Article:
The Reagan I Remember

January 31, 2008

I am so sick of listening to the Republican Presidential candidates trying to lay claim to the “Reagan Legacy,” and if I hear John McCain say one more time that he was “a foot soldier in the Reagan Revolution” I’m going to puke.  It’s time for a reality check, folks.  Ronald Reagan might well have ushered in a new political era, one in which conservatism, specifically religious conservatism, proved transcendant, (and one which is, to all appearances, finally, mercifully drawing to a close) but to call him a Great President is to strain credulity to the breaking point.

The Ronald Reagan I remember embraced trickle-down economics, a financial theory that was discredited half a century before by the onset of the Great Depression.  He cut taxes for the wealthy, increased military spending to ridiculous levels, and thus presided over soaring budget deficits, incurring a debt of over a trillion dollars that to this day continues to be a drag on our national economy.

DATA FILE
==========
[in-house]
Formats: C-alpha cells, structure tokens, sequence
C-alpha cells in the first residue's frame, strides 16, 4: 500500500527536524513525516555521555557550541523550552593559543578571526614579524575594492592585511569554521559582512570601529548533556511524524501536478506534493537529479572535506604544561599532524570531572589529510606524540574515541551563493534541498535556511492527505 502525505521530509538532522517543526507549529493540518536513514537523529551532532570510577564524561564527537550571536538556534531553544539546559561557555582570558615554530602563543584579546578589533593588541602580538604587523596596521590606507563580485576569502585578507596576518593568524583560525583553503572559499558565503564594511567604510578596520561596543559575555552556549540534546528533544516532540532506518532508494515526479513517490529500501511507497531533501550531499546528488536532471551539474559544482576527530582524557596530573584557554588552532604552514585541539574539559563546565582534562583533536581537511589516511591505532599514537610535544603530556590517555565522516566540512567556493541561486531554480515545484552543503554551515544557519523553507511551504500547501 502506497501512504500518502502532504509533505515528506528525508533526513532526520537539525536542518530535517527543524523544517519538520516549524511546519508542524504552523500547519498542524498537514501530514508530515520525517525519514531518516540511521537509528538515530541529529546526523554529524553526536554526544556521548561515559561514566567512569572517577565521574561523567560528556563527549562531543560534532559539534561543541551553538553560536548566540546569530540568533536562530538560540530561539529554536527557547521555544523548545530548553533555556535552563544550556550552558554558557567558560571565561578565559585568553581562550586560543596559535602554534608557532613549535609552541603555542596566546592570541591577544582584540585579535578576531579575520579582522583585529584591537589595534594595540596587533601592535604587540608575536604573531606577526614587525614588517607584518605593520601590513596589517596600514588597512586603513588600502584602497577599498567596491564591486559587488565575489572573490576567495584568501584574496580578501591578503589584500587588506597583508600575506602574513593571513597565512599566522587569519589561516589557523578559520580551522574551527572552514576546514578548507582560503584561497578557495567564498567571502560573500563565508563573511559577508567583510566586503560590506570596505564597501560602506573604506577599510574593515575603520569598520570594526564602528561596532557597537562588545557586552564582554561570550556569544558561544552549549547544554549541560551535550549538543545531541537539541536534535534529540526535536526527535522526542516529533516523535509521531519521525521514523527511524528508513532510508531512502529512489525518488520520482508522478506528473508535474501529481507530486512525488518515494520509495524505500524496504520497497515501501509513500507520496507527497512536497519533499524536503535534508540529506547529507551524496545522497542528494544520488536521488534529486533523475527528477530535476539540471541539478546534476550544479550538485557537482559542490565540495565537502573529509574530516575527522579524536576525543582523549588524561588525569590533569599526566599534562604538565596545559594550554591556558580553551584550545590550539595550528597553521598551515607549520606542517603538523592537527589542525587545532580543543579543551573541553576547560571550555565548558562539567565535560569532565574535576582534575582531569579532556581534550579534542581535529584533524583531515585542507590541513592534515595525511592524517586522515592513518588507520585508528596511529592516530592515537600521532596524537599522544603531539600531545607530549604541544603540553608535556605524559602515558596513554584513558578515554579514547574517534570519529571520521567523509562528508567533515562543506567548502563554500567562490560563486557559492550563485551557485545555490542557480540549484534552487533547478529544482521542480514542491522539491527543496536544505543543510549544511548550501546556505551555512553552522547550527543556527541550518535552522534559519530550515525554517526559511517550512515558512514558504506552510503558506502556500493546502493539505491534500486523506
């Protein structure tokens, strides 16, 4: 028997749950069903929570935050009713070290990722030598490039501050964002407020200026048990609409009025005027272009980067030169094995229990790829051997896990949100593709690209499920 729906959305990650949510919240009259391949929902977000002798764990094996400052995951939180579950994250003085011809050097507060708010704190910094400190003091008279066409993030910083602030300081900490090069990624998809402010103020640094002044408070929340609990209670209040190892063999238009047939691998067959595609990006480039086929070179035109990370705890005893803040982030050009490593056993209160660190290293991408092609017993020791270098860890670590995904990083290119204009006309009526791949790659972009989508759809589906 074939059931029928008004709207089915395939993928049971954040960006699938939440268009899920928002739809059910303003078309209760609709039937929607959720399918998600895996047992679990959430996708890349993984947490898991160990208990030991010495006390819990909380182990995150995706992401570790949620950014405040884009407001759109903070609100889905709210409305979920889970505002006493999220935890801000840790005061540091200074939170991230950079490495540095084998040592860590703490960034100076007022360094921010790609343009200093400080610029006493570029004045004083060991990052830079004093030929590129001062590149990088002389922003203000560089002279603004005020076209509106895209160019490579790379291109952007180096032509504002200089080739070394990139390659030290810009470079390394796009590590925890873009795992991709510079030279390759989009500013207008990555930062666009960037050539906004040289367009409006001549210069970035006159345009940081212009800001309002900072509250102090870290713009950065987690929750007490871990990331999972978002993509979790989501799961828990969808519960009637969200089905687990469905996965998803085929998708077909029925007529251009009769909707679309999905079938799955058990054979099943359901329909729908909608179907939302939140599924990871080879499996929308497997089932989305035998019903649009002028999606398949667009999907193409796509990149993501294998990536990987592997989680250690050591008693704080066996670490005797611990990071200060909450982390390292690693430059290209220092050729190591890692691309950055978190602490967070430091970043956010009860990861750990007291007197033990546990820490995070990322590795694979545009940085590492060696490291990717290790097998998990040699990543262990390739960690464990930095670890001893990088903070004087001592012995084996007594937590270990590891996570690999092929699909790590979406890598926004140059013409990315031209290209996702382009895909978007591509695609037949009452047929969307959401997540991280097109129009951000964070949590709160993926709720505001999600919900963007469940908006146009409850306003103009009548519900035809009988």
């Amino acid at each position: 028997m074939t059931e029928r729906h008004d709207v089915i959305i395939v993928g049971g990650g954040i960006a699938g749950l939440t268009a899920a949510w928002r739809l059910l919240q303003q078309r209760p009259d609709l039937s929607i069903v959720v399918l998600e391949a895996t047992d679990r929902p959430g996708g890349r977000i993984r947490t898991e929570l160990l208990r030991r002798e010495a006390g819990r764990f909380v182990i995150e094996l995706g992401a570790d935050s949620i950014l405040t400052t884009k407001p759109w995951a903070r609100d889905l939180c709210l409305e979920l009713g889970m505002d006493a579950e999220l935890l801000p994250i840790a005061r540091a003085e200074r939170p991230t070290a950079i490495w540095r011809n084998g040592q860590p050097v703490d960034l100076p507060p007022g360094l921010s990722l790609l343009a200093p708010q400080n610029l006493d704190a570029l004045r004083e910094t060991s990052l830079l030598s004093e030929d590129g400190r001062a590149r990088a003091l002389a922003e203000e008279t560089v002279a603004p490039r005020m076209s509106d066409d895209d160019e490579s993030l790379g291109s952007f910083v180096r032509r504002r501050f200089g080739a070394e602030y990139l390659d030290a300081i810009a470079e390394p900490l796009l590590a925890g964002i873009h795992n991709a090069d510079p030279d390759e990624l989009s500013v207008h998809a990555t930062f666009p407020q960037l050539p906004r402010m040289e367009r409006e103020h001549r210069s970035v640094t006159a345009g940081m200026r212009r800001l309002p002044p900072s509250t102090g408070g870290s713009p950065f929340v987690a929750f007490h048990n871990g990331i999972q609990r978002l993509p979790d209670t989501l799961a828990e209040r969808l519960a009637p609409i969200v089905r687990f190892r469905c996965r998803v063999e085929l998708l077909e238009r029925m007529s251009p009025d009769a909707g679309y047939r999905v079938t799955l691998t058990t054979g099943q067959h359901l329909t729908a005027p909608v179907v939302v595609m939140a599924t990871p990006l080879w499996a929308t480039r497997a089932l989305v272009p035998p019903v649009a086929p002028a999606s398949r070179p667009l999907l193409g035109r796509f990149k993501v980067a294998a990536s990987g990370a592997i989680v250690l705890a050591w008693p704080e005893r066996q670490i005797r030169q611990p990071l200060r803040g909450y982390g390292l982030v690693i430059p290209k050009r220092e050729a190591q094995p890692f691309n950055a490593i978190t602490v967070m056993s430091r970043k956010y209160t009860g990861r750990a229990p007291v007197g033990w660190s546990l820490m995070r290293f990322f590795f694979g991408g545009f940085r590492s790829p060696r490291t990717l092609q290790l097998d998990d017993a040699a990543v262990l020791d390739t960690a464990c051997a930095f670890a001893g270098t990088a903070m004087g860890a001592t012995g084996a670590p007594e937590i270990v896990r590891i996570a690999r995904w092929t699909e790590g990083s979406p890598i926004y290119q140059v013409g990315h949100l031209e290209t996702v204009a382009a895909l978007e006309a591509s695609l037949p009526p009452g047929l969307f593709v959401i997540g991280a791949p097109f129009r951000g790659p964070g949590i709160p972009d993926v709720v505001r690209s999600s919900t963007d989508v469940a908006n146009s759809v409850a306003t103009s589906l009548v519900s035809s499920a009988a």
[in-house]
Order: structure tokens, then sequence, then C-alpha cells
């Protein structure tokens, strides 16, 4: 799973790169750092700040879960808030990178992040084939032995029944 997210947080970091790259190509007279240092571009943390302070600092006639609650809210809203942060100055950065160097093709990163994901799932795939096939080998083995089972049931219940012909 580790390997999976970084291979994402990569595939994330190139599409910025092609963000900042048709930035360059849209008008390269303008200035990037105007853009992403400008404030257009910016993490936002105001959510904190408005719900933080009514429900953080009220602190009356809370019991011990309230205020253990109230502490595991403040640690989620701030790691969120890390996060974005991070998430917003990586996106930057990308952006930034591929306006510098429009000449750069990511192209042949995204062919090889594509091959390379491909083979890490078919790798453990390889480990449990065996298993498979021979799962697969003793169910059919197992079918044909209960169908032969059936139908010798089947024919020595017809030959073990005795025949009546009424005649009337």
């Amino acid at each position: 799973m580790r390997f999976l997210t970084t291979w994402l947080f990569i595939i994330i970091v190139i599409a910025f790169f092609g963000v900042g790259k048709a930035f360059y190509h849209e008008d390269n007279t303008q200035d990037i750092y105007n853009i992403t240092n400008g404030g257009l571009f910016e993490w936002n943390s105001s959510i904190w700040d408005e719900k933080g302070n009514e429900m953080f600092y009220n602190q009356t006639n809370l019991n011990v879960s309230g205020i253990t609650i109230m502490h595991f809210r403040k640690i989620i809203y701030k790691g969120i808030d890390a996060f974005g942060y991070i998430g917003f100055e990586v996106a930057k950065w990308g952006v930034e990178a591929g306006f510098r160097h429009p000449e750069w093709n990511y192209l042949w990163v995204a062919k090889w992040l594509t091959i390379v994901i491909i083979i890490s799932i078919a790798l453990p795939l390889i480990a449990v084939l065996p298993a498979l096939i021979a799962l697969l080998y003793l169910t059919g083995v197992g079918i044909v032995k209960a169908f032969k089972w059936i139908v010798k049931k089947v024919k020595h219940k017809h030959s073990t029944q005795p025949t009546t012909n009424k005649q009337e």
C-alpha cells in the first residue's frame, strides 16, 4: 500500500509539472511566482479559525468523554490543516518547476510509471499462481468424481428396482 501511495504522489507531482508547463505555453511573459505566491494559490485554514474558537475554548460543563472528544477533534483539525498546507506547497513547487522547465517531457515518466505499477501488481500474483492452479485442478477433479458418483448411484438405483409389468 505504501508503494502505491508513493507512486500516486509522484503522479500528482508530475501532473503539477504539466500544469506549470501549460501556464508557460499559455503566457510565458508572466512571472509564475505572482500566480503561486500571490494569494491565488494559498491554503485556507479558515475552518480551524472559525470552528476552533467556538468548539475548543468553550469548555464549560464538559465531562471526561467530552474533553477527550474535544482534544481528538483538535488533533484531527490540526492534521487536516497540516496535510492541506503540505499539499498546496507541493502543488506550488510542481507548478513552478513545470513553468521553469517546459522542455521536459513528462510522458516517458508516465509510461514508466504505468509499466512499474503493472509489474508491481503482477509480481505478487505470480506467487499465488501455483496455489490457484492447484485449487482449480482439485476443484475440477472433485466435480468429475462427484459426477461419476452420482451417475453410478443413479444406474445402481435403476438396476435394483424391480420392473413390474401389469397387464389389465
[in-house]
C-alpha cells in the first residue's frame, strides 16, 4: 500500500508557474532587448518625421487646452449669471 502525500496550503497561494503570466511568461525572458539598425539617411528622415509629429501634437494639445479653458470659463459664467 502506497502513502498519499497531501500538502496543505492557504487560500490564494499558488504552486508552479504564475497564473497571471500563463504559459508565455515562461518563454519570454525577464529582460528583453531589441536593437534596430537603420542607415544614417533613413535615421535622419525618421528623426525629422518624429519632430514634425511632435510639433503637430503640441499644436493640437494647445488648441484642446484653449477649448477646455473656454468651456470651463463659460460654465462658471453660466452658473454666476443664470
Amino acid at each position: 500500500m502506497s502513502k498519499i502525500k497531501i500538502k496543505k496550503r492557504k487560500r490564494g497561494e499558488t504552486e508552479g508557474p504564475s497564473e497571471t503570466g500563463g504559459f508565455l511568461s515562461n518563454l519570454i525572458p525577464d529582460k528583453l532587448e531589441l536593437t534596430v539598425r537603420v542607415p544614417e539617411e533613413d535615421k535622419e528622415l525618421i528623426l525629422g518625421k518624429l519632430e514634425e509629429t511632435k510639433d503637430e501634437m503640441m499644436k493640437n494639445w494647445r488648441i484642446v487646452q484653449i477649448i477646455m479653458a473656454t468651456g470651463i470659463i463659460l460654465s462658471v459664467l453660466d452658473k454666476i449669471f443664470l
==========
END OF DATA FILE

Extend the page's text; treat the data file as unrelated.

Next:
The Ronald Reagan I remember propped up repressive but pro-Western governments in Latin America and Africa.  He funded a civil war in Nicaragua, giving arms and money to the brutal Contra rebels in violation of United States law, and he raised the funds by selling arms to Iran in exchange for the release of American hostages, despite his claim that he would never, under any circumstances, negotiate with those who took hostages.